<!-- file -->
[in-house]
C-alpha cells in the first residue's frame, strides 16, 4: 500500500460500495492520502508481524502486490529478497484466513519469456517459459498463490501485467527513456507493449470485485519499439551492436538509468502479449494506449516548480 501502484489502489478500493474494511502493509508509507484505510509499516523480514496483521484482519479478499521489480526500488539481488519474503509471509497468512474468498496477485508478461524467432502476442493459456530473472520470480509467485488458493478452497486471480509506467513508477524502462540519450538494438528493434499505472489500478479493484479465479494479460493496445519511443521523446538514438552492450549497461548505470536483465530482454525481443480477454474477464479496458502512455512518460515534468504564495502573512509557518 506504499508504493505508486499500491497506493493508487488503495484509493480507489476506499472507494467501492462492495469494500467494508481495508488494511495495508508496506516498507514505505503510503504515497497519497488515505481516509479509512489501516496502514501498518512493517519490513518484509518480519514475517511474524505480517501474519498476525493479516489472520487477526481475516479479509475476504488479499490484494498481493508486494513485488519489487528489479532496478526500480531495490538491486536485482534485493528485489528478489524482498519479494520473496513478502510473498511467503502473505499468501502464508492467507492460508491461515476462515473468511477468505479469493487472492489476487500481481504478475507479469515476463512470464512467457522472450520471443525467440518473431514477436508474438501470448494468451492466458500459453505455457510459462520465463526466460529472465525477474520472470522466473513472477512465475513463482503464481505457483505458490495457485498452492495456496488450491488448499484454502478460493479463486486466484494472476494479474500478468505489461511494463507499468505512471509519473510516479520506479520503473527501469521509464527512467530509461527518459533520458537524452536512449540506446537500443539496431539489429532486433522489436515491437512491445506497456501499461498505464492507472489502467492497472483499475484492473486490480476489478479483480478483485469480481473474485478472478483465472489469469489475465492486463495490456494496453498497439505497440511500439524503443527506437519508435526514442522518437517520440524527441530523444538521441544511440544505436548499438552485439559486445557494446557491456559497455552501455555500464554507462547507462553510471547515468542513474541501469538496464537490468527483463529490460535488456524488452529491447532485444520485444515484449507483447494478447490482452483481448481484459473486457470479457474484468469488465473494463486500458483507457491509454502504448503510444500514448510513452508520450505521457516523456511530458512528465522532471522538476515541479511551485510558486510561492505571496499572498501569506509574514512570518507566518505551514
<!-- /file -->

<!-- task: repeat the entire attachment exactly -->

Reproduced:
[in-house]
C-alpha cells in the first residue's frame, strides 16, 4: 500500500460500495492520502508481524502486490529478497484466513519469456517459459498463490501485467527513456507493449470485485519499439551492436538509468502479449494506449516548480 501502484489502489478500493474494511502493509508509507484505510509499516523480514496483521484482519479478499521489480526500488539481488519474503509471509497468512474468498496477485508478461524467432502476442493459456530473472520470480509467485488458493478452497486471480509506467513508477524502462540519450538494438528493434499505472489500478479493484479465479494479460493496445519511443521523446538514438552492450549497461548505470536483465530482454525481443480477454474477464479496458502512455512518460515534468504564495502573512509557518 506504499508504493505508486499500491497506493493508487488503495484509493480507489476506499472507494467501492462492495469494500467494508481495508488494511495495508508496506516498507514505505503510503504515497497519497488515505481516509479509512489501516496502514501498518512493517519490513518484509518480519514475517511474524505480517501474519498476525493479516489472520487477526481475516479479509475476504488479499490484494498481493508486494513485488519489487528489479532496478526500480531495490538491486536485482534485493528485489528478489524482498519479494520473496513478502510473498511467503502473505499468501502464508492467507492460508491461515476462515473468511477468505479469493487472492489476487500481481504478475507479469515476463512470464512467457522472450520471443525467440518473431514477436508474438501470448494468451492466458500459453505455457510459462520465463526466460529472465525477474520472470522466473513472477512465475513463482503464481505457483505458490495457485498452492495456496488450491488448499484454502478460493479463486486466484494472476494479474500478468505489461511494463507499468505512471509519473510516479520506479520503473527501469521509464527512467530509461527518459533520458537524452536512449540506446537500443539496431539489429532486433522489436515491437512491445506497456501499461498505464492507472489502467492497472483499475484492473486490480476489478479483480478483485469480481473474485478472478483465472489469469489475465492486463495490456494496453498497439505497440511500439524503443527506437519508435526514442522518437517520440524527441530523444538521441544511440544505436548499438552485439559486445557494446557491456559497455552501455555500464554507462547507462553510471547515468542513474541501469538496464537490468527483463529490460535488456524488452529491447532485444520485444515484449507483447494478447490482452483481448481484459473486457470479457474484468469488465473494463486500458483507457491509454502504448503510444500514448510513452508520450505521457516523456511530458512528465522532471522538476515541479511551485510558486510561492505571496499572498501569506509574514512570518507566518505551514